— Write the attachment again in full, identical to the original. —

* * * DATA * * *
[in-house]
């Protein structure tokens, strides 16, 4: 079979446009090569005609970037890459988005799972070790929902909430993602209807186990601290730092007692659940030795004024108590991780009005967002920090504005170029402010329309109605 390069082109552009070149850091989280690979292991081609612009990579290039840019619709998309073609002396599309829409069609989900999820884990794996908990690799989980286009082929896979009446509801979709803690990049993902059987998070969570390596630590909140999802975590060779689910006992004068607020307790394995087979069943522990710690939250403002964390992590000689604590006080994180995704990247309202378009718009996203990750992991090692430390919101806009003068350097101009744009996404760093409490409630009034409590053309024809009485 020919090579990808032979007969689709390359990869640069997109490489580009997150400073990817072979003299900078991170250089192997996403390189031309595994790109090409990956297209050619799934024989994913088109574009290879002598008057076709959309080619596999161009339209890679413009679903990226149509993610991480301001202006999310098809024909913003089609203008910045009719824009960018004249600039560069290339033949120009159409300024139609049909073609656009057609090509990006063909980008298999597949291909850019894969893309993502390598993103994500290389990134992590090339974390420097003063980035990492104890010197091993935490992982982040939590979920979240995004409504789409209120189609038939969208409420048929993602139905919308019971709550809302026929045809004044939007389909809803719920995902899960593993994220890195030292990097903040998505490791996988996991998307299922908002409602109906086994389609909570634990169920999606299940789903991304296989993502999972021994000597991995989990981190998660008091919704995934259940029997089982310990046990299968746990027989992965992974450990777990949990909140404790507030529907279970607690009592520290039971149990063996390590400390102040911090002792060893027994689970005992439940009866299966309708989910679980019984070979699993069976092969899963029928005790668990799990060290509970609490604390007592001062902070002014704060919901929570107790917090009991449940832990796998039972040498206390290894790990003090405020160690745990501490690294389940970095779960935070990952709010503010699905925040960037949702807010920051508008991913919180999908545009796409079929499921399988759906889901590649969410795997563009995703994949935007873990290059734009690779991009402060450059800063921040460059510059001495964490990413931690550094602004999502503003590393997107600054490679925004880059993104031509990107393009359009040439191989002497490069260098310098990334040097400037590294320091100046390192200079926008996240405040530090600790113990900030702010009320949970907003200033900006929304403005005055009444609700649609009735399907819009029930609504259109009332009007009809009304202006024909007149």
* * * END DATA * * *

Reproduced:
[in-house]
């Protein structure tokens, strides 16, 4: 079979446009090569005609970037890459988005799972070790929902909430993602209807186990601290730092007692659940030795004024108590991780009005967002920090504005170029402010329309109605 390069082109552009070149850091989280690979292991081609612009990579290039840019619709998309073609002396599309829409069609989900999820884990794996908990690799989980286009082929896979009446509801979709803690990049993902059987998070969570390596630590909140999802975590060779689910006992004068607020307790394995087979069943522990710690939250403002964390992590000689604590006080994180995704990247309202378009718009996203990750992991090692430390919101806009003068350097101009744009996404760093409490409630009034409590053309024809009485 020919090579990808032979007969689709390359990869640069997109490489580009997150400073990817072979003299900078991170250089192997996403390189031309595994790109090409990956297209050619799934024989994913088109574009290879002598008057076709959309080619596999161009339209890679413009679903990226149509993610991480301001202006999310098809024909913003089609203008910045009719824009960018004249600039560069290339033949120009159409300024139609049909073609656009057609090509990006063909980008298999597949291909850019894969893309993502390598993103994500290389990134992590090339974390420097003063980035990492104890010197091993935490992982982040939590979920979240995004409504789409209120189609038939969208409420048929993602139905919308019971709550809302026929045809004044939007389909809803719920995902899960593993994220890195030292990097903040998505490791996988996991998307299922908002409602109906086994389609909570634990169920999606299940789903991304296989993502999972021994000597991995989990981190998660008091919704995934259940029997089982310990046990299968746990027989992965992974450990777990949990909140404790507030529907279970607690009592520290039971149990063996390590400390102040911090002792060893027994689970005992439940009866299966309708989910679980019984070979699993069976092969899963029928005790668990799990060290509970609490604390007592001062902070002014704060919901929570107790917090009991449940832990796998039972040498206390290894790990003090405020160690745990501490690294389940970095779960935070990952709010503010699905925040960037949702807010920051508008991913919180999908545009796409079929499921399988759906889901590649969410795997563009995703994949935007873990290059734009690779991009402060450059800063921040460059510059001495964490990413931690550094602004999502503003590393997107600054490679925004880059993104031509990107393009359009040439191989002497490069260098310098990334040097400037590294320091100046390192200079926008996240405040530090600790113990900030702010009320949970907003200033900006929304403005005055009444609700649609009735399907819009029930609504259109009332009007009809009304202006024909007149």